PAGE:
Today’s post comes from Sarah Wall with our partner organization America’s Unofficial Ambassadors (AUA). Sarah is a Master of International Affairs candidate at Columbia University’s School of International and Public Affairs (SIPA). She spent two years working in Senator Dianne Feinstein’s San Diego Office as a staff assistant where she conducted legislative research and supervised the university student intern program. Sarah is spending six weeks this summer interning at PKBI DIY in Yogyakarta, Indonesia. The NGO, known as the planned parenthood of Indonesia, promotes sexual reproductive health among women and at-risk youth amongst the LGBT community, sex workers, street workers, and village communities through advocacy and outreach. We chose this piece for Sarah’s optimistic view of development work and her humility in recognizing that change cannot only come from the contributions of people like her. Everyday Ambassadors know that not everything can be accomplished in theory; Sarah is learning how to bridge the gap between her classroom knowledge and real-life experience.
After countless trips abroad as a tourist, I am thrilled to pursue the opportunity to spend the summer in Indonesia, experiencing the rich and diverse culture, interacting with people who come from a completely different background from mine, and making a real difference in the developing world. My first exposure to a developing country was a two-week trip to India where I experienced the richness of Indian culture and history and saw extreme poverty and wealth disparity. This astonishing contrast opened my eyes to the consequences of caste, religion, and language-based politics. During my first trip to Southeast Asia, I interacted with American teachers in Thai schools and visited orphanages in Cambodia. I saw first hand the development work being done and the impact volunteers and aid workers had on the lives of individuals in underrepresented communities. I was inspired to return and make an impact of my own. Since these trips, my career aspiration has been to improve the quality of life of people around the world by facilitating economic development, encouraging religious and cultural understanding, and promoting political peace.
As I have traveled throughout the world, the most striking learning experience has been realizing how much I have in common with women my own age, despite coming from completely different countries, families, and religions. It would be easy to assume that the women and youth of Indonesia, being a predominantly Muslim country, would be completely different from those of America, especially given the negative view of the Islamic faith that many Americans have. However, both through studying Islamic history in university and travel to Morocco, I have found the opposite to be true. The Islamic faith is based on five pillars promoting generosity, loyalty, and love; as I interacted with Moroccan youth, who will undoubtedly shape the future of Morocco, I found that we share common career aspirations and dreams for the future. I had anticipated a similar experience when I took off for another part of the world.
One of my favorite parts of my first trip to Southeast Asia was visiting the historical mosques and temples throughout Cambodia, Thailand, and Laos, and celebrating the beautiful blend of religions that contributes to the vibrant culture of the region. However, while I was drawn to the caring and welcoming people that I interacted with, I was also acutely aware of the ongoing struggles, especially for women and youth, caused by continued religious tension and conflict. I was eager to return to Southeast Asia and contribute to resolving key socioeconomic and cultural conflicts. In Indonesia, it seemed that these conflicts hindered communities from feeling the full benefit of the democratic and economic development.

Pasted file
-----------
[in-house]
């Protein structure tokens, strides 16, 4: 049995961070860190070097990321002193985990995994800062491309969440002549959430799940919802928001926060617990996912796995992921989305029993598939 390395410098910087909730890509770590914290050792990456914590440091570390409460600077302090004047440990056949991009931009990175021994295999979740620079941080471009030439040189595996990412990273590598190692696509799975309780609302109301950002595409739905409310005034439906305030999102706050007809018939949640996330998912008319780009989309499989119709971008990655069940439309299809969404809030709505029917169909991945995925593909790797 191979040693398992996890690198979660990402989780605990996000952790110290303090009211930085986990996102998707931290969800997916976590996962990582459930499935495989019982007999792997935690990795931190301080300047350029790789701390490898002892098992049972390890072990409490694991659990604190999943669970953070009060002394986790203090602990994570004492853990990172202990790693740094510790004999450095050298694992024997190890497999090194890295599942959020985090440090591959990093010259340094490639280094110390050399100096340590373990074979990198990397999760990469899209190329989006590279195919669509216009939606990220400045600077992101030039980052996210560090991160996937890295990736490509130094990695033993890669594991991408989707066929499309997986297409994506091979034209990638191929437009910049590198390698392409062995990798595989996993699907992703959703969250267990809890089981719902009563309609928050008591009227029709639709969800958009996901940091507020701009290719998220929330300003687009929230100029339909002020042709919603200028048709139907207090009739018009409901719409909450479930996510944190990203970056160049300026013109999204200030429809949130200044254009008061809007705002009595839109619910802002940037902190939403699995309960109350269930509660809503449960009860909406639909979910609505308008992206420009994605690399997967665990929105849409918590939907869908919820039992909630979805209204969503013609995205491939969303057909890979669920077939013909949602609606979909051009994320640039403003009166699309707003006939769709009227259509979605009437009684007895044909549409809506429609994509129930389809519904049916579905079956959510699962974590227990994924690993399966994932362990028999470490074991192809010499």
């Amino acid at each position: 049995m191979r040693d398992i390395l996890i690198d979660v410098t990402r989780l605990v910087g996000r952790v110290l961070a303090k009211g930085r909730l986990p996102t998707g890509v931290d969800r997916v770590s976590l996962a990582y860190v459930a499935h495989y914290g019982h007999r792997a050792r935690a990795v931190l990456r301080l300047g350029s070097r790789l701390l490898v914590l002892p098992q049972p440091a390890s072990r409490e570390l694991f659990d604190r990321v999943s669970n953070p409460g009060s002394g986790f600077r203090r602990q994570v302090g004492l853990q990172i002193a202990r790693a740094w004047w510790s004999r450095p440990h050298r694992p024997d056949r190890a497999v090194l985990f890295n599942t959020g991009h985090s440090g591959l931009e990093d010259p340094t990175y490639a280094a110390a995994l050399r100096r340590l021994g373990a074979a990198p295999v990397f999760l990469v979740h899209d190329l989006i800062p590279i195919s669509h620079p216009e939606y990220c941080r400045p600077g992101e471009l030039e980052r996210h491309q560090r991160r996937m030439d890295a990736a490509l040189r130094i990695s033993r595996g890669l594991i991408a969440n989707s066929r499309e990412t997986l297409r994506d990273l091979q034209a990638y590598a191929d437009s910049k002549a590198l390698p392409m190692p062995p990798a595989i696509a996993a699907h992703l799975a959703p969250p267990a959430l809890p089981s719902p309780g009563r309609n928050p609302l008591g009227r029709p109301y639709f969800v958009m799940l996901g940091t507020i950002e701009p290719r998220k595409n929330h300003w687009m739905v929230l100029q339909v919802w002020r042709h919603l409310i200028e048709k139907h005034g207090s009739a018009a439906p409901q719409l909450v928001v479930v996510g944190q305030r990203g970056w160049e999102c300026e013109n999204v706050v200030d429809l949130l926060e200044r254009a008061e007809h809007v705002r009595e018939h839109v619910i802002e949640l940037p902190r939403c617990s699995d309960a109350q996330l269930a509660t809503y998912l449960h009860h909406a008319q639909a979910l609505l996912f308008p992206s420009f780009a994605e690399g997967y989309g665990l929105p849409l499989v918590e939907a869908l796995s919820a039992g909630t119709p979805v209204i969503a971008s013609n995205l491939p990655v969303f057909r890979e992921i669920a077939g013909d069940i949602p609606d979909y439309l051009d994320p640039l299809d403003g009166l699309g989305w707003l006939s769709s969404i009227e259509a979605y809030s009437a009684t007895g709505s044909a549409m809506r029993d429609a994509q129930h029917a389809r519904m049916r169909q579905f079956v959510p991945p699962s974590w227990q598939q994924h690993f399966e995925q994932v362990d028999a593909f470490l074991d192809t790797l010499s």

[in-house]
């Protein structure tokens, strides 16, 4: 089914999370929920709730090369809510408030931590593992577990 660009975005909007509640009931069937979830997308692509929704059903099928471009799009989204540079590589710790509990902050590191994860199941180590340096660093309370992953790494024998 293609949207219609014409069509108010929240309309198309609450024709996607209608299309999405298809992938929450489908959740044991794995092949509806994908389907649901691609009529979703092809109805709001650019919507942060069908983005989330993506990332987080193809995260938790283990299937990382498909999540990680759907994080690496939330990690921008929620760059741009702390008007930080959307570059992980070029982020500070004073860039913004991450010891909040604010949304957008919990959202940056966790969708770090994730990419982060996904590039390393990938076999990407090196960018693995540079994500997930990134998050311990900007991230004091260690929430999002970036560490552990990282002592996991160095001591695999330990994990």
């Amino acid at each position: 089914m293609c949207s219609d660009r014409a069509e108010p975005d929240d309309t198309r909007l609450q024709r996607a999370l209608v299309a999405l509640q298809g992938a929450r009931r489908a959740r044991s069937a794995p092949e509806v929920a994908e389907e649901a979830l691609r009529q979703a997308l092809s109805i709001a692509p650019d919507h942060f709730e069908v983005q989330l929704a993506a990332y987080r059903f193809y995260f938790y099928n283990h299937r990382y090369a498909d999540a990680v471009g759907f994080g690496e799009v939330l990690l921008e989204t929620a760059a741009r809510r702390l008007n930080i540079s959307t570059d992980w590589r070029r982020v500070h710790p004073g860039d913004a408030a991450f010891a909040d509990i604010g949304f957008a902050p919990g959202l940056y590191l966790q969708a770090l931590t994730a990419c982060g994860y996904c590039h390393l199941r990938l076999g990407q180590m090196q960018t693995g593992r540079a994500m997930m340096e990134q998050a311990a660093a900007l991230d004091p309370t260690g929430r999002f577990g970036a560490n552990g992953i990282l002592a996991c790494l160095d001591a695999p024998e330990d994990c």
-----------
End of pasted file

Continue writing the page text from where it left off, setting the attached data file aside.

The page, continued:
Having already traveled in part of Southeast Asia, I had a small understanding and expectation of what arriving in Indonesia would be like. Traveling abroad, I have learned quickly that the cultural norms that I have become so acquainted with in my first-world upbringing do not always apply in other countries. Try to form a line without pushing your way to the front—you will never move an inch. Find a small bug in your food—what’s a little extra protein? So, I knew to prepare for the initial culture shock and for just about everything to feel unfamiliar. But, expecting culture shock doesn’t take care of everything. I had to be ready, and willing, to adjust quickly to not only a new culture but also a mindset. I was excited to celebrate the unique social norms that make Indonesia special.
Indonesia has shown a commitment to democracy and economic growth, but still faces challenges in ensuring benefits and social services are evenly distributed to underprivileged regions and groups. PKBI helps advocate for women and empower them to drive social change within their own country. While SIPA has provided me with the opportunity to analyze cases studies of peace-building and conflict resolution in transitioning countries—from post-tsunami recovery in Indonesia to agricultural reform in Myanmar—I have not been able to see firsthand the implementation of these development strategies in a country-specific environment. I look forward to applying this academic knowledge to Indonesia through my work with PKBI and learning how the context of Indonesia’s political, economic, and cultural systems affect the development strategies that organizations in the region pursue and the realities of implementing community development programs.
Through my involvement with AUA, my goal is to support the mission of PKBI, working to help women and youth break down barriers to achieving their dreams and ensure that we not only share common goals, but also have equal opportunities to reach those goals.